Wednesday, June 12, 2019
A Shriek in the Night (1933)
Reporter Pat Morgan has been working undercover as a secretary for millionaire philanthropist Mr. Harker in order to get a good scoop. One falls right in her lap when one night her 'boss' is murdered-Having fallen from his penthouse window. While the police begin investigating, Pat tries working on her own in her paper's interests, but after a trick by rival journalist Ted Rand, she finds herself out of a job, and even more determined to solve the murder as the bodies pile up...
The title A Shriek in the Night conjures to mind a haunted house picture and given that Ginger Rogers stars, this wouldn't seem too far off the mark given her prior outings, but this 1933 film is actually a crime-mystery flick! It's a pretty decent one too overall, but not without flaws.
Starting with the positives, the characters are an entertaining bunch, and distinctive too! They carry the story decently, and it's an ok one. The pieces are all there in place, but it's the presentation that's a bit iffy. We often either get too much information at once to process, or not enough, leaving us in the dust. I admit to having no idea what was going on at points.
The film builds up a consistent cast of characters, but there'll often be long gaps between their appearances. Because of this I sometimes lost track of who was who. Also a problem is not enough introduction. It takes us a little bit before we realise that Pat, this random secretary, is our lead, while the relationship between her and Ted also feels out of nowhere. They come across like strangers to each-other, and they don't properly meet until halfway into the film, and when they do it's suddenly that they're an item! Pat and the police inspector also start investigating together like they're a sleuthing pair, but this is suddenly dropped after the halfway point.
This carries over to the identity of the killer. The mystery is an interesting one, and the methods of murder as well as all the minutia like the calling cards are super neat! There simply aren't enough clues for the audience to follow though, and while the identity of the killer is unexpected, I wasn't thinking "Ohhh, it's them" when I found out, but rather "...Them?".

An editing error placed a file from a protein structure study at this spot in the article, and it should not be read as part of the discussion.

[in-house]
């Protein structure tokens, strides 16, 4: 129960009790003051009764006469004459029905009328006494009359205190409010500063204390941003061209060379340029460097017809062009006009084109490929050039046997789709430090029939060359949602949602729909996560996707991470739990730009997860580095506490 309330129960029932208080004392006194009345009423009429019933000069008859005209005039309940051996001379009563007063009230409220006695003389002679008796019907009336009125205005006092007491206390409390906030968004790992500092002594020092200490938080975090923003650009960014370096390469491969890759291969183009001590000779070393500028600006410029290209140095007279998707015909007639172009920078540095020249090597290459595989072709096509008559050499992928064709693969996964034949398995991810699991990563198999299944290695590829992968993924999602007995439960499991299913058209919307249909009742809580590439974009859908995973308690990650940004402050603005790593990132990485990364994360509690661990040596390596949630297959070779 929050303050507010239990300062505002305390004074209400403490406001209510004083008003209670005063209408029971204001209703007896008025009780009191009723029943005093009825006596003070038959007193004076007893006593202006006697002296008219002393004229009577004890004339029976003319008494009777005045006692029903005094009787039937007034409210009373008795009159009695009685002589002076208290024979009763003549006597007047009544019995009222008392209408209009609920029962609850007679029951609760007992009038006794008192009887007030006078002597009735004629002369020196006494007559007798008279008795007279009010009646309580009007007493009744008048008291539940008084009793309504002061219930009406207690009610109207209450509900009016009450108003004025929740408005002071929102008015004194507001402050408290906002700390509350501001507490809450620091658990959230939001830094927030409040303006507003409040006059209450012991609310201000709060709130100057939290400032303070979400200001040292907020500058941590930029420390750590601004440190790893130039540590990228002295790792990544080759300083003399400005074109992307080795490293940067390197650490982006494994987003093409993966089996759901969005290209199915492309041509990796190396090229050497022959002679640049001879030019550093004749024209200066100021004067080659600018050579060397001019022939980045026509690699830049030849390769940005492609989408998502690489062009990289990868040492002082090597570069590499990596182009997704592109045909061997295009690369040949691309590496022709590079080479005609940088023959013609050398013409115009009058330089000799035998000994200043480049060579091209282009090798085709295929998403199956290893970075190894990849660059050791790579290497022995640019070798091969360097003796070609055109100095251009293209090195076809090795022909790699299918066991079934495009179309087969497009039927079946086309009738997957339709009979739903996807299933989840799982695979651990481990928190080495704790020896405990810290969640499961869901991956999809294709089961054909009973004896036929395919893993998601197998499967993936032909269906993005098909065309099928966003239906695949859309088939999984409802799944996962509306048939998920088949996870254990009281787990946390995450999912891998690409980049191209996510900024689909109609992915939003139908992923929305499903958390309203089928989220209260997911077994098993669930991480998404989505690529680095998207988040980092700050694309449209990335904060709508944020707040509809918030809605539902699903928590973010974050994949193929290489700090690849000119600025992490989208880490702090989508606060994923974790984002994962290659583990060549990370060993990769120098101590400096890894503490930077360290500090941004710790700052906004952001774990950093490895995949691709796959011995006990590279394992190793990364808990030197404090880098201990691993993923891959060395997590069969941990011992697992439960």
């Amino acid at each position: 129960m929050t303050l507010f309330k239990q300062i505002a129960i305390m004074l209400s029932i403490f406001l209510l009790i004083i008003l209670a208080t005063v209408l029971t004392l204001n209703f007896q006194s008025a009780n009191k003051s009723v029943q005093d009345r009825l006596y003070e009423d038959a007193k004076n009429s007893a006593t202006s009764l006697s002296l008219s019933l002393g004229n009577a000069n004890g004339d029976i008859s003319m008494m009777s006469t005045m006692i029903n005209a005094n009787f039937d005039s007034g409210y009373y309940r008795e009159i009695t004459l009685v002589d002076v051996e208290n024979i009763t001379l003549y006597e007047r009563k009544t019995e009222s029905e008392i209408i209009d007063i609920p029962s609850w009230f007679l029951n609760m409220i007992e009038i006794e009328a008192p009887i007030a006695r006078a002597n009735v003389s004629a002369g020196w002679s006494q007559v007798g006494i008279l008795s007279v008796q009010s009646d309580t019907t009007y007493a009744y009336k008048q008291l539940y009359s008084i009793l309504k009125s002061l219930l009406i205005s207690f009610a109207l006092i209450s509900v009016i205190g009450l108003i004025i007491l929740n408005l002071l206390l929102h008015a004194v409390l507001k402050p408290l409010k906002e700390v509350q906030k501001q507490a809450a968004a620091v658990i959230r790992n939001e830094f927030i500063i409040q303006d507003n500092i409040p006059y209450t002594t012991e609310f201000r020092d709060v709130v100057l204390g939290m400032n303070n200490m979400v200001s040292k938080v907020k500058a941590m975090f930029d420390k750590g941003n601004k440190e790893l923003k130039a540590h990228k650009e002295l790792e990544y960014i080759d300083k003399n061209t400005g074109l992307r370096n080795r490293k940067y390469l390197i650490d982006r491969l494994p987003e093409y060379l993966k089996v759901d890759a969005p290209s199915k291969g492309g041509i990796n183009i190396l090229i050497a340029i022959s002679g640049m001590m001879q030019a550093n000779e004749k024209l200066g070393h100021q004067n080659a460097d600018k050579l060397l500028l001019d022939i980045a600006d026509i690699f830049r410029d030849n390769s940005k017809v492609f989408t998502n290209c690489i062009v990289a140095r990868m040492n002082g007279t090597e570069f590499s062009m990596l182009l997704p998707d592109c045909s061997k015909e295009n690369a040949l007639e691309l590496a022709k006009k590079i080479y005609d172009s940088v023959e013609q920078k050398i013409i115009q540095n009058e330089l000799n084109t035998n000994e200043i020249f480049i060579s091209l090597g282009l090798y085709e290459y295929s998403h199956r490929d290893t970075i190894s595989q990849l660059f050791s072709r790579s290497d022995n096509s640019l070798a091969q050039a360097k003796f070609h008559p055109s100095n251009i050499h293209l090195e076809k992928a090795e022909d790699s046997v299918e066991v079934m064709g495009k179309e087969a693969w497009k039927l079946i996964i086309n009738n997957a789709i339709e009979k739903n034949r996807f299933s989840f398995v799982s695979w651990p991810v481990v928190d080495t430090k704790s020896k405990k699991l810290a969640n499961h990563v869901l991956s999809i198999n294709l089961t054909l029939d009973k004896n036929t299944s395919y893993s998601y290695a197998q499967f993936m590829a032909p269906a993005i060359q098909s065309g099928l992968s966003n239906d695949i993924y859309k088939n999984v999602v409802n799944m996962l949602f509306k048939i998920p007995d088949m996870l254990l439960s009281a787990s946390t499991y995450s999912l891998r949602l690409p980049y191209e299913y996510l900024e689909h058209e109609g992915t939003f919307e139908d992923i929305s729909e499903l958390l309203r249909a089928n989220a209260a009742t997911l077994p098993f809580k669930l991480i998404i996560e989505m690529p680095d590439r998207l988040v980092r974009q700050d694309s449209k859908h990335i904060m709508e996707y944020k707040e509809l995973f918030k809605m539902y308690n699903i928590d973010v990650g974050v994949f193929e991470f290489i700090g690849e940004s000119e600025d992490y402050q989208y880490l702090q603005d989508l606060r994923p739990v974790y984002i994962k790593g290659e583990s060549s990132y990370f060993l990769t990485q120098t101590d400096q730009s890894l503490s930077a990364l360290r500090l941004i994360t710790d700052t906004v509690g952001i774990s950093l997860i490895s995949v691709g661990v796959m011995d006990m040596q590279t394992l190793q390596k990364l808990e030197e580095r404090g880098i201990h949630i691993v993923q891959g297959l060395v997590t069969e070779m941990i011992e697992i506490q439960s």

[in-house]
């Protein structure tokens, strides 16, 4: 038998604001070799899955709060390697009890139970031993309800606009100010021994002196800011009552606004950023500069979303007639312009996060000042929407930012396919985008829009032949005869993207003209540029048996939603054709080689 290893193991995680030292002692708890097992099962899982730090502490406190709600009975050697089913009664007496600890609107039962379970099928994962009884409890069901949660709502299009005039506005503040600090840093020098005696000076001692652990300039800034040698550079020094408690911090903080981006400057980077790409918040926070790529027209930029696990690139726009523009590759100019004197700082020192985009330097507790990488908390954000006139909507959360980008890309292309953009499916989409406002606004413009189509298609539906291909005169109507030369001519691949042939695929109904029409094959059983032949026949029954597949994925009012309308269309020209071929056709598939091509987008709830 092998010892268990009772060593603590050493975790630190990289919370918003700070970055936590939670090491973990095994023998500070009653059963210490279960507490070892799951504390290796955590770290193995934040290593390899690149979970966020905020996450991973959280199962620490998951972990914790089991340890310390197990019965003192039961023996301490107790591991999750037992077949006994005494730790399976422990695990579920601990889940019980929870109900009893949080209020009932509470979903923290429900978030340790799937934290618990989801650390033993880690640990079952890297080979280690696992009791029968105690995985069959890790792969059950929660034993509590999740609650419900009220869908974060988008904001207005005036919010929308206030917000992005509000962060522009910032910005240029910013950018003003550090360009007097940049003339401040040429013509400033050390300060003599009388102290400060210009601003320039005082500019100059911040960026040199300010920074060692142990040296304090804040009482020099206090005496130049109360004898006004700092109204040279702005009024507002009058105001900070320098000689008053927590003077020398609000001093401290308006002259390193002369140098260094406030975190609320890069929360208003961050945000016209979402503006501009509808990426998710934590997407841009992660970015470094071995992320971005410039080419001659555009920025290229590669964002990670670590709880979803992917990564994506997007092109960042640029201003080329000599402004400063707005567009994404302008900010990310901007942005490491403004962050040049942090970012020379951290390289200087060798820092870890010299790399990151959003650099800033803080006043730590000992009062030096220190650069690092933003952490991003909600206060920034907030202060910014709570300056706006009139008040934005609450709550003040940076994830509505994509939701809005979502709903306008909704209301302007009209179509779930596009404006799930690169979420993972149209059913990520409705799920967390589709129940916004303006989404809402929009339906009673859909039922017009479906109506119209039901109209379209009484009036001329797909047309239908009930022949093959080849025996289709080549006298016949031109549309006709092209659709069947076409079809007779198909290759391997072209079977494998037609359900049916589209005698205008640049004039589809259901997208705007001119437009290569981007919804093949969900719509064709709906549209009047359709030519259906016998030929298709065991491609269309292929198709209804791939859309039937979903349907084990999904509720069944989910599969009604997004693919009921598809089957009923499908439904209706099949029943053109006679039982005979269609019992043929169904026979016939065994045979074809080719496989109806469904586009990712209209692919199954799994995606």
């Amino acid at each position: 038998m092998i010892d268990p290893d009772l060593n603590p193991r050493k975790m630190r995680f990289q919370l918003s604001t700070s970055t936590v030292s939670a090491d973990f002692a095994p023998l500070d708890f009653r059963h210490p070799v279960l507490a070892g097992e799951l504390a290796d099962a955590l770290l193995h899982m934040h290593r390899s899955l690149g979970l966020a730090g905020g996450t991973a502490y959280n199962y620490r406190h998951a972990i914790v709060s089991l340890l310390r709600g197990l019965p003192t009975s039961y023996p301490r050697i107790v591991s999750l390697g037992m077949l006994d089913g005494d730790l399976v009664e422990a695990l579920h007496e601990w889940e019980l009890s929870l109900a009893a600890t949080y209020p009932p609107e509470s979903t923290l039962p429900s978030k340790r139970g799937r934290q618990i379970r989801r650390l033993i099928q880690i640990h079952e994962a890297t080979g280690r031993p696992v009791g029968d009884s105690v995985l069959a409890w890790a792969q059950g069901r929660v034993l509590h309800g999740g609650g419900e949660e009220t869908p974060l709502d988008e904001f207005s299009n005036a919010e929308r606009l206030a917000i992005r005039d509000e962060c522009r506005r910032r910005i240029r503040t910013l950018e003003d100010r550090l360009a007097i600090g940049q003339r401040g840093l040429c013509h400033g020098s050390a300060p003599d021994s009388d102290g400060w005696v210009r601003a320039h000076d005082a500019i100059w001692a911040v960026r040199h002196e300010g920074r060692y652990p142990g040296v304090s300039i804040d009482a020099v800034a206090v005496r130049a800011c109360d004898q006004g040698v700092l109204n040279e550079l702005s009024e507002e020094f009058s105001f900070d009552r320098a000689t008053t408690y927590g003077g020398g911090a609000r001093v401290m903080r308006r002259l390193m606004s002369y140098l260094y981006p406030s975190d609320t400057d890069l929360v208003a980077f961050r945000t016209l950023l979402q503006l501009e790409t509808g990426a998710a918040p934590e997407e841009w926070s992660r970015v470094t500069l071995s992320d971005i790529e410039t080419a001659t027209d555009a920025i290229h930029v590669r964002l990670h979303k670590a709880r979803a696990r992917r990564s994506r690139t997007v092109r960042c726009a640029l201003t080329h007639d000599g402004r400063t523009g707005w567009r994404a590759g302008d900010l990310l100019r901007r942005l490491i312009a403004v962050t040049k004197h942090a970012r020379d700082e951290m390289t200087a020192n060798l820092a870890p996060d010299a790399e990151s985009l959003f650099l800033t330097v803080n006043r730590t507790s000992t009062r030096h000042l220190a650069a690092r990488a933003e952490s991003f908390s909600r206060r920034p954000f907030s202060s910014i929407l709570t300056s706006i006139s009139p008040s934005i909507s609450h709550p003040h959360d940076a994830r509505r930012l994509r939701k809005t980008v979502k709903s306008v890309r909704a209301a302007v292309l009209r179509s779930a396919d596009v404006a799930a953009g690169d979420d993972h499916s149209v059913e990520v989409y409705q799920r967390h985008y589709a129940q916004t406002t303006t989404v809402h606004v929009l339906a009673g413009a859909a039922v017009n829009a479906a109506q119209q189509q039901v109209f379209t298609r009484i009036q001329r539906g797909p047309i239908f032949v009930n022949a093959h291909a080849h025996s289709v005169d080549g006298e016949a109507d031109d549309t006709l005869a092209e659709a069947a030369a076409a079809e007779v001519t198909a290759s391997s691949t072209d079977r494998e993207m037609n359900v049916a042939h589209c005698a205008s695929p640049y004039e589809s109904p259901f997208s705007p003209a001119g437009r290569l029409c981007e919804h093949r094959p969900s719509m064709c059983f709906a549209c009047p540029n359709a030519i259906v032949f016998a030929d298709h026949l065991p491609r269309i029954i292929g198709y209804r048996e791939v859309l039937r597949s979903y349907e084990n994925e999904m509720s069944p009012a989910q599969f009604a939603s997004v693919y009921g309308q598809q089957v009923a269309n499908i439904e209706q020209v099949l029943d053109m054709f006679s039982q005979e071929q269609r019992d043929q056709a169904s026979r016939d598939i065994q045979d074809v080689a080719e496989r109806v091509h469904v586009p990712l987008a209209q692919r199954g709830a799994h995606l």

While the writing for the story leaves a little something to be desired, the dialogue is pretty funny! Even though you sometimes wanna slap Ted upside the head, he elicits some laughs, as does a fleetingly appearing maid-"Oh I didn't like that man alive, why would you think I would like him dead?". The ending is absolutely jawdropping though. I wasn't sure if it was meant to be funny, or totally embarrassingly serious!
One of the biggest negatives to A Shriek in the Night is its lack of a soundtrack. It begins to feel a bit leaden after a while when there's no background hum of music to keep you jogging along.
What the film lacks in sound, it makes up for in the visual department. The direction is great, with some interestingly framed shots, and uses of silhouette, darkness, and shadows! While the movie as a whole is far from scary, there are a couple of somewhat creepy moments due to the framing!
The acting here is all fine. Ginger Rogers is a decent lead. Not as great as she is in other films, but she carries herself well. Lyle Talbot is good as your typical 1930s smart alec reporter. The fact that he comes across as even remotely likeable is a testament to his skills. The actor who plays the villain is good at seeming unsuspicious at first, then acts the part of a deranged maniac well, with a great evil laugh! Lillian Harmer is occasionally amusing as the neurotic maid Augusta. It's her piercing and almost parrot-like shriek that I suspect gives the film its title. Louise Beavers is funny as a quick-talking maid, but when she runs away from the morgue, she also runs right out of the movie. And lastly, Arthur Hoyt is nice as the unassuming policeman Wilfred.
A Shriek in the Night is an entertaining enough mystery, with a few peaks and lulls as it goes, and by the end I was happy to have watched it despite any flaws it had...